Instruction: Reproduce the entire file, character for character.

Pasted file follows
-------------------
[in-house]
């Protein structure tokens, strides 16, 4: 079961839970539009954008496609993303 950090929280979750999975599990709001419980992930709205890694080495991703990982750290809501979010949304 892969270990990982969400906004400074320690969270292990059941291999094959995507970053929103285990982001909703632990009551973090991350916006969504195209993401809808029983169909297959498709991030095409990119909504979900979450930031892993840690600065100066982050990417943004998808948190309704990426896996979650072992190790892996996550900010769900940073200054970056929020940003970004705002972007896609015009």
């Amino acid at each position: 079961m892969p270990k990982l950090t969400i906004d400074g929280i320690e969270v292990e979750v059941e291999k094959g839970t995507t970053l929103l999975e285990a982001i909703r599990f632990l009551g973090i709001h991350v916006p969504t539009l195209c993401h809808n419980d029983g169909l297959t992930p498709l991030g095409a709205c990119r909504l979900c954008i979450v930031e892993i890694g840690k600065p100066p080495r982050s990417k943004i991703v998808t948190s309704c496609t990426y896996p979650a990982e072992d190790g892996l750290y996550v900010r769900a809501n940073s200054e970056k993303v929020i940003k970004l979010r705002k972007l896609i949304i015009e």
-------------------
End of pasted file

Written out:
[in-house]
């Protein structure tokens, strides 16, 4: 079961839970539009954008496609993303 950090929280979750999975599990709001419980992930709205890694080495991703990982750290809501979010949304 892969270990990982969400906004400074320690969270292990059941291999094959995507970053929103285990982001909703632990009551973090991350916006969504195209993401809808029983169909297959498709991030095409990119909504979900979450930031892993840690600065100066982050990417943004998808948190309704990426896996979650072992190790892996996550900010769900940073200054970056929020940003970004705002972007896609015009």
């Amino acid at each position: 079961m892969p270990k990982l950090t969400i906004d400074g929280i320690e969270v292990e979750v059941e291999k094959g839970t995507t970053l929103l999975e285990a982001i909703r599990f632990l009551g973090i709001h991350v916006p969504t539009l195209c993401h809808n419980d029983g169909l297959t992930p498709l991030g095409a709205c990119r909504l979900c954008i979450v930031e892993i890694g840690k600065p100066p080495r982050s990417k943004i991703v998808t948190s309704c496609t990426y896996p979650a990982e072992d190790g892996l750290y996550v900010r769900a809501n940073s200054e970056k993303v929020i940003k970004l979010r705002k972007l896609i949304i015009e």